Q. My late friend and colleague wished to be cremated and did not want a funeral. He had no close family. I (and others in my professional organization who will miss him) feel very sad. He had a huge impact on our careers, especially when we were starting out. What can we do that honors his wishes, yet also allows us some closure? And why would someone refuse a funeral?
Funerals, memorial services, and/or other ceremonies are part of most religions, although the traditions may vary. For example, Quakers celebrate the life of the deceased — and therefore don’t wear black to funerals. Yet we all share a need for community when we lose someone who touched our lives. It’s only human to wish to express grief, “tell stories,” and find meaning and comfort in the company of others who feel the same way.
Alternatives to a Funeral
In cases like yours, I’ve heard of organizing memorial dinners for the deceased, where those who choose to attend pay their own way. A gathering could take place in a private room in a restaurant (or even a quiet corner, depending on the number of people). Or perhaps the staff of your professional organization can help coordinate a cocktail party as a tribute to your colleague, who apparently contributed years of service to members.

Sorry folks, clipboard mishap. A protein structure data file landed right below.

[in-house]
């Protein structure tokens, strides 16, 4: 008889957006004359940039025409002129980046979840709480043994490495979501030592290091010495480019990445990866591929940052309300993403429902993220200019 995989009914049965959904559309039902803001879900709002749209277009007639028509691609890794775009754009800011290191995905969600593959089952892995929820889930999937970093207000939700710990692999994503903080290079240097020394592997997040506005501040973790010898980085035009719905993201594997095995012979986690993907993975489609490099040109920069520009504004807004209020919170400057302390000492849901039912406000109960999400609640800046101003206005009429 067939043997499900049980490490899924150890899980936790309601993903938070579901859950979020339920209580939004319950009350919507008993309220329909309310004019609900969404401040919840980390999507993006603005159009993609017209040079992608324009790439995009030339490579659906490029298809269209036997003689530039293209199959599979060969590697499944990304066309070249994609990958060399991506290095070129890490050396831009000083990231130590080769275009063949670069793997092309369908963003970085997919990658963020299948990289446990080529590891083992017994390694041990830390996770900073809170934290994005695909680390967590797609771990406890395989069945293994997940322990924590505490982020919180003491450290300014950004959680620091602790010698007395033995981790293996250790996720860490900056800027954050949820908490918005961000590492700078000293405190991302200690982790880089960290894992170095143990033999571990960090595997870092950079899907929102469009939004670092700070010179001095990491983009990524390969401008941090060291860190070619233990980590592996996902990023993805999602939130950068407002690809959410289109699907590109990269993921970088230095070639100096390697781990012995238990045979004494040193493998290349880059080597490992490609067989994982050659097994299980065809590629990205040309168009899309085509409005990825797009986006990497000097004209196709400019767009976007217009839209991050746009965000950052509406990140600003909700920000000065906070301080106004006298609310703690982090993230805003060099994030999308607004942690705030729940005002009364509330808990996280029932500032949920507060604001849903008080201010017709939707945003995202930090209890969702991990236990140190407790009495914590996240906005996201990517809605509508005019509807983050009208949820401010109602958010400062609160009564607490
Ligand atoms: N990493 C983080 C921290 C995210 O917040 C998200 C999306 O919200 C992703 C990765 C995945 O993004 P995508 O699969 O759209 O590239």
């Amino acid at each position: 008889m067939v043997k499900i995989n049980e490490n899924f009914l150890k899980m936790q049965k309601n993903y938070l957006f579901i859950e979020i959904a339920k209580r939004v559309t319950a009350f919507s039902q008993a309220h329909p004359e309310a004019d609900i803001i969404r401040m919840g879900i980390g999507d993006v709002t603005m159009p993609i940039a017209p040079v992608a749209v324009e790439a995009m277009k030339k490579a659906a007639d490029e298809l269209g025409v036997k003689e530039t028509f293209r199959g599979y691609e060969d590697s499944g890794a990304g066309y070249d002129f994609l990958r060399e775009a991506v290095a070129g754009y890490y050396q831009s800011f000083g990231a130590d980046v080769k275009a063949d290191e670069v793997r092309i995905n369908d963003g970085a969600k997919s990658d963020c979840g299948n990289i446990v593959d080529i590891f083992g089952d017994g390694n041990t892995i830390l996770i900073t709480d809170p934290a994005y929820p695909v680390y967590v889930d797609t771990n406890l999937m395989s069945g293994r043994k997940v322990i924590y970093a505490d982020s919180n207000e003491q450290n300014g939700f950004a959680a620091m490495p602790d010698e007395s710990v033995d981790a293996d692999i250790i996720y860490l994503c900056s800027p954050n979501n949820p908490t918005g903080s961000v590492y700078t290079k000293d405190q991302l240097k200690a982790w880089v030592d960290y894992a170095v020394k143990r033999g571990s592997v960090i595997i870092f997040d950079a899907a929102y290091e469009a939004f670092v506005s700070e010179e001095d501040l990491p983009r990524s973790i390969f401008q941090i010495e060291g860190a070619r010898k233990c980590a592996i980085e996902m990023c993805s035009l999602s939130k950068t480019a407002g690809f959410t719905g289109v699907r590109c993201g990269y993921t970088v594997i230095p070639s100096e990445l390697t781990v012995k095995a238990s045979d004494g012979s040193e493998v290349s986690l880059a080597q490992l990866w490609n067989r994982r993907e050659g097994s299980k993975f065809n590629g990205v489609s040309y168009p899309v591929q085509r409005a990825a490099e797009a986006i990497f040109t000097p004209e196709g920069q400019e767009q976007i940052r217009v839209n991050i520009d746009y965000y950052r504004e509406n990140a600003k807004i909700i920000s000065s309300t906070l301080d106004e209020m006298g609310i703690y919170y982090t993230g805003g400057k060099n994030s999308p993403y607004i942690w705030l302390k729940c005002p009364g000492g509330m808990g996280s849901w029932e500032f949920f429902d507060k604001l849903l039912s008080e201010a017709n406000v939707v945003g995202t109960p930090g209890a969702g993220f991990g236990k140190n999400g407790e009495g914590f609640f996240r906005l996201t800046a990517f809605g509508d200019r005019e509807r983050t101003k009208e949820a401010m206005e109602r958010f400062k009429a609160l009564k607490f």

Another possibility: The deceased probably left instructions appointing someone to handle details after death. You might inquire if a “scattering of the ashes” (which might be in a park, a lake or river, or a backyard) is planned — and whether you and others might attend. This is a gathering, yet not a funeral.
Why do some people ban a funeral? Finances are one reason. The cost of funerals (as well as burial plots) has skyrocketed, causing many to choose cremation at a fraction of the cost. They may consider a funeral a waste of money and an unwanted “fuss.” In fact, the number of funeral homes has dropped in New York City, Philadelphia, and some other cities.
So have the numbers of people affiliated with particular religions. A recent Pew Research poll found that 23 percent of American adults now consider themselves religiously unaffiliated versus 16 percent in 2007. The number of Roman Catholic funerals in the U.S. has declined since 1970 — at the same time the Roman Catholic population has increased. We’re a more secular society today.
If you have a question for Florence, please email her at firstname.lastname@example.org
Florence Isaacs is the author of several books on etiquette, including My Deepest Sympathies: Meaningful Sentiments for Condolence Notes a.... She writes two advice blogs for Legacy.com: Sincere Condolences and Widow in the World, a blog for bereaved spouses and partners.
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